Training Ground for Abuse? Sexual Assault Reports Are Increasing at Two Military Academies

According to a report by the Department of Defense, two of the three national military academies have seen increased reports of sexual assault in the last year.

The United States Naval Academy in Annapolis, and the United States Military Academy at West Point, saw increases in sexual assault reports. The number of reports at the United States Air Force Academy in Colorado decreased.

In 2015-2016, 26 sexual assaults were reported at West Point, which is up from 17 the previous year. 28 sexual assaults were reported in the Navy Academy, up from 25 the previous year. 32 sexual assaults were reported in the Air Force Academy, which was a decrease from 49 the previous year.

Certainly, declines in sexual assaults at the Air Force Academy would be something to celebrate. However, the number of reports are still higher than West Point and the Navy Academy. And further, research shows that typically 2 out of 3 sexual assaults go unreported, so it is likely that the number of reports across all three military academies are lower than the true number of assaults occurring every year.[1]

As reported by the New York Times:

The Defense Department acknowledged that even as reports of sexual assaults increased, many young men and women who are assaulted do not report it. “Results from this year’s report demonstrate that estimated instances of sexual assault and sexual harassment greatly outnumber reports made to authorities,” Anthony M. Kurta, who is performing the duties of the undersecretary of defense for personnel and readiness, said in a letter to Congress submitting the report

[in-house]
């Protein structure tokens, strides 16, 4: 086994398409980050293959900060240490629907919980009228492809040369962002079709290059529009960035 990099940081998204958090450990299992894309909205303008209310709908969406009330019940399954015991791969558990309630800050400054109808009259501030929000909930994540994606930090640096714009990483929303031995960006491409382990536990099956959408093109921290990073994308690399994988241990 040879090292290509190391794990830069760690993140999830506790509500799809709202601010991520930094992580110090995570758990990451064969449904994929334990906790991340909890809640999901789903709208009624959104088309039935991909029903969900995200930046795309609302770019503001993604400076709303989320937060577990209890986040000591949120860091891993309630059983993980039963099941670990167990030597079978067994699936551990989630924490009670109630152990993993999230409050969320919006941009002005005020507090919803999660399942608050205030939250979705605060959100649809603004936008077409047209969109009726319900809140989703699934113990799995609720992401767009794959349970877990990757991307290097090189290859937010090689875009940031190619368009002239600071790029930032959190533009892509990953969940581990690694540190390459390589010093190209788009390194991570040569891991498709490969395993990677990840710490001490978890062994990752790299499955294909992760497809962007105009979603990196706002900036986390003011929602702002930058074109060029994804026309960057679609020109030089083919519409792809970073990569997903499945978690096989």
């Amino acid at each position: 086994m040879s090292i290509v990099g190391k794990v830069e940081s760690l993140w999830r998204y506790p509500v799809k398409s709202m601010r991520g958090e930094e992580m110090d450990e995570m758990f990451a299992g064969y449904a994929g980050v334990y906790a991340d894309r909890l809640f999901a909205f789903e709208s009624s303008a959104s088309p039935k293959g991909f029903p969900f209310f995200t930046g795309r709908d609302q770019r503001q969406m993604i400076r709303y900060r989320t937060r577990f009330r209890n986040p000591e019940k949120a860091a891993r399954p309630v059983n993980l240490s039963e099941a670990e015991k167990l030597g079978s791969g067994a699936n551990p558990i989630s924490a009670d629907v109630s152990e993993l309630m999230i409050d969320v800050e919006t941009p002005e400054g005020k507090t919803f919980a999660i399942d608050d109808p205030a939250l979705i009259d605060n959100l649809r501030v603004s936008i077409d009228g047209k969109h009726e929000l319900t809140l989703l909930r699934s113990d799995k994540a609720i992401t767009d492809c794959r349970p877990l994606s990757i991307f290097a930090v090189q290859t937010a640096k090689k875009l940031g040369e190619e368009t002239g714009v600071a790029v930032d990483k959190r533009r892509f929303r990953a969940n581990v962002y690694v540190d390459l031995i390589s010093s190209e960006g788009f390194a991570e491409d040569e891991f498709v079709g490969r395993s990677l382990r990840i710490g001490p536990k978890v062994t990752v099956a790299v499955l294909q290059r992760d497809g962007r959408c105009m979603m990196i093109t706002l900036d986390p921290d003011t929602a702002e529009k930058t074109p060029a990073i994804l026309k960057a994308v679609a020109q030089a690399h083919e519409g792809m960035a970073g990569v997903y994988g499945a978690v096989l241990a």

The Defense Department’s anonymous survey found that 48 percent of women, and 12 percent of men, in these academies experiences sexual harassment in the last year.

“These experiences largely involved hostile work environment situations (pervasive and severe unwanted sexual attention, comments or jokes made at their expense),” the Pentagon wrote in a statement.

Rates of unwanted sexual contact, or sexual misconduct, have also increased.

“Overall, about 12 percent of academy women and 2 percent of academy men indicated experiencing unwanted sexual contact in the year prior to being surveyed,” the Pentagon wrote in its report. “These rates are statistically higher than rates observed in 2014, and are statistically similar to unwanted sexual contact rates observed in 2010 and 2012.”

The military continues to struggle to adequately address its crisis of sexual assault or recent scandals of nude photo-sharing that mount to cyber-based sexual harassment and abuse.

In this context, the increasing rates of sexual assault and harassment in military academies are especially concerning and raise the question—are military academies serving as training grounds for the sexual abuse of fellow servicemen and servicewomen?

The National Center on Sexual Exploitation has created a robust list of policy recommendations to combat the full spectrum of sexual exploitation, including within the military branches. To learn more about these solutions visit


[1] i. Department of Justice, Office of Justice Programs, Bureau of Justice Statistics, National Crime Victimization Survey, 2010-2014 (2015); ii. Federal Bureau of Investigation, National Incident-Based Reporting System, 2012-2014 (2015);  iii. Federal Bureau of Investigation, National Incident-Based Reporting System, 2012-2014 (2015); iv. Department of Justice, Office of Justice Programs, Bureau of Justice Statistics, Felony Defendants in Large Urban Counties, 2009 (2013)


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